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Check Out Tim O’Neill’s Story

Today we’d like to introduce you to Tim O’Neill. 

Hi Tim, thanks for sharing your story with us. To start, maybe you can tell our readers some of your backstories.
I had always been a woodworker and had recently read a book about harvesting backyard trees. I lost a tree in my backyard shortly after that, this is about 2001, so I had it sawn into lumber and it was an epiphany. I started grabbing trees from around the city from yards, stuff people would give me. I sawed them up and dried the lumber and used it for my projects. About 2005, I thought maybe I could sell this lumber to my friends (woodworkers), so I started the company. It was a pretty small operation for many years, making connections where I could, but in 2013 I partnered with a larger company, Missouri Organic. That partnership allowed us to get a building and some good equipment, and from there it took off. Since then, we have sawn over 350 thousand board feet and recycled over 2.3 million pounds of tree waste. All of our raw material comes from the waste stream and we make beautiful furniture and fixtures with our wood for people all over the city. People seem to love the story of where the wood comes from, but they also love the wood in and of itself. It’s nice to be able to offer this product to our city! 

I’m sure you wouldn’t say it’s been obstacle-free, but so far would you say the journey has been a fairly smooth road?
It’s been a slow road; business growth has been gradual and perhaps solid in that way. We don’t do much marketing, it’s mostly word of mouth and I think that in conjunction with quality work/product is a great footing to build off of. 

Can you tell our readers more about what you do and what you think sets you apart from others?
My background or path to here is perhaps a little varied (like most people I assume). My degree is in illustration and design, and I thought would do that as a career, but I always found myself in the shop for fun. I worked as a designer/illustrator for a few years and had a good time with it. Ultimately, I found myself teaching at the Kansas City Art Institute. I was actually the interim head of design there for two years, right around the time I started sawing logs. I left teaching and went out on my own as a custom woodworker. It was during this time that I started the Urban Lumber Company. During the recession custom work was hard to get so I ended up working primarily as an exhibition designer for the Nelson Atkins. That was a fantastic job, great team. I hated to leave it, but it was about that time that I was approached by Missouri Organic and I decided to go full time into Urban Lumber. I had been doing custom work all through my time with the museum, so this kind of focused that into one spot, at the Urban Lumber Company. We get to help clients visualize all sorts of cool projects, so it’s a great mix of design, wood, and recycling. I like all that rolled up into one neat day job!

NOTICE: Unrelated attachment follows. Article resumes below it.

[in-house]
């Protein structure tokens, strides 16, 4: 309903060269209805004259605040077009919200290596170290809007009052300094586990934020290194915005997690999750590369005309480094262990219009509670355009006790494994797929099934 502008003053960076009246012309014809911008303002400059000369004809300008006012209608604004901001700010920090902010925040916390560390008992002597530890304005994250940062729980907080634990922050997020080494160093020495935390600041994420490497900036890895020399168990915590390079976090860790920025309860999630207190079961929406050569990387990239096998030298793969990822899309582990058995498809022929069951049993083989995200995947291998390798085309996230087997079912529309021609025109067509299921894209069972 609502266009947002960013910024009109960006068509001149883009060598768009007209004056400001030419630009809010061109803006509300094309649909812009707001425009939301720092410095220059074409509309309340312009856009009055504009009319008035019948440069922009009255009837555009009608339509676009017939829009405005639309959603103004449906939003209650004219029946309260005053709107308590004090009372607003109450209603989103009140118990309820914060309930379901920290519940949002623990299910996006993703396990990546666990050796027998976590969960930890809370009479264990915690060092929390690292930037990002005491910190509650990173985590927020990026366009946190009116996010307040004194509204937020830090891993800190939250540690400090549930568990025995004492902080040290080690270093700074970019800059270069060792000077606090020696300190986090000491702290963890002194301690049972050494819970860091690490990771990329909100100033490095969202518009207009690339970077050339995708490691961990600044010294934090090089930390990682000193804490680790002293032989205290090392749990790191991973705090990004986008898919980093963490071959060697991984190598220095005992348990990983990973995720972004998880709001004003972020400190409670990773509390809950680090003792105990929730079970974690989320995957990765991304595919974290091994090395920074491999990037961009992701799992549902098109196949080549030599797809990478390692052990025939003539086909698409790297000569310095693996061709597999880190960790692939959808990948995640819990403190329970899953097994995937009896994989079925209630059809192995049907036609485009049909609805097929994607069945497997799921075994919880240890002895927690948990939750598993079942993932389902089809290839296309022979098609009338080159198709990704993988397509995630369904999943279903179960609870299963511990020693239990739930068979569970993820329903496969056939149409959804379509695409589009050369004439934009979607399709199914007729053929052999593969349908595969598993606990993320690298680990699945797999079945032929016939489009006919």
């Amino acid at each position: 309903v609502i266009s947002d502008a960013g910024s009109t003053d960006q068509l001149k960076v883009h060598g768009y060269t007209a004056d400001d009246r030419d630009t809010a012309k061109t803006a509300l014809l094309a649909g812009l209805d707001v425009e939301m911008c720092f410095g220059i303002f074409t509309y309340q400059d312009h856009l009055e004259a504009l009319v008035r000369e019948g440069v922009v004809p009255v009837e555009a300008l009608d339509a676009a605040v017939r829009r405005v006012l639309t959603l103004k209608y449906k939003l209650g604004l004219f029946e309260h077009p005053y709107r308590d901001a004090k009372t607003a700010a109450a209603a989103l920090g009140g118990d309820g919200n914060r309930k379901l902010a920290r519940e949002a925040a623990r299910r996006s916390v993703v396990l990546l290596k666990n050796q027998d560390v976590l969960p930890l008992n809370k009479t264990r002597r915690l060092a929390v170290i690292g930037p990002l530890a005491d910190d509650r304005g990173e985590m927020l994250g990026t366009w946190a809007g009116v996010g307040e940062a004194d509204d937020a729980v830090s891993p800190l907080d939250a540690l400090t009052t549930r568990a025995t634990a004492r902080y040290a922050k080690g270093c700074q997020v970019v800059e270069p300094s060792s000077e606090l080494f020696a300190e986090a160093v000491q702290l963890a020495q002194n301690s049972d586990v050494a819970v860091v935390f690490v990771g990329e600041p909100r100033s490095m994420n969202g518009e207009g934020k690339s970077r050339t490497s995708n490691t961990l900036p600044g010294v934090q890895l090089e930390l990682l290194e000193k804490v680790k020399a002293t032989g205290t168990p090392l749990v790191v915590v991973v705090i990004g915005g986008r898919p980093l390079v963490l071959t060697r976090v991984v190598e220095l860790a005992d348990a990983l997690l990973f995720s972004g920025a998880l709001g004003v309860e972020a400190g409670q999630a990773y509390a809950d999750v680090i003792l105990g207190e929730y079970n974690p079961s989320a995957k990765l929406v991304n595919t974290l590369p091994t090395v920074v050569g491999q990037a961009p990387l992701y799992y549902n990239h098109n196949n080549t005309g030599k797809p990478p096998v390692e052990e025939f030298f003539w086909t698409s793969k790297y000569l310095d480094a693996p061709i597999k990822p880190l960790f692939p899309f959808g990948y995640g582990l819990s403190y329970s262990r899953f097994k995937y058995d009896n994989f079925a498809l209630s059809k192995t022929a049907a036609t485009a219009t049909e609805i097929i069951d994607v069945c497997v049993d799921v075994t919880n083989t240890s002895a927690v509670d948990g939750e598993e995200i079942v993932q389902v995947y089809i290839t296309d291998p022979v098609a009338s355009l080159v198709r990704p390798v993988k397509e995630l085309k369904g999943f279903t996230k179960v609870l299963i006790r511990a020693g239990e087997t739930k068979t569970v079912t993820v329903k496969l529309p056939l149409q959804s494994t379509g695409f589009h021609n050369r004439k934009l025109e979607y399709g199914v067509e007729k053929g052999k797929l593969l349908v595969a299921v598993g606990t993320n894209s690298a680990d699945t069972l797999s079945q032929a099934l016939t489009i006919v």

What’s next?
I’d like to continue to grow our company, and continue to recycle as much waste stream wood as I can. My wife is a sculptor and we recently bought a large warehouse building where we live. We are planning to open up a 4–5-person shop in the basement, where we will rent space to makers who want to transition from their garage to a professional space without the overhead of a full shop during the transition. I started this way, and I think it’s a much-needed space for many people. I hope to have a great cooperative shop up and running by the fall and ideally help foster creative, quality, wood projects (or anything really) out of the space. 

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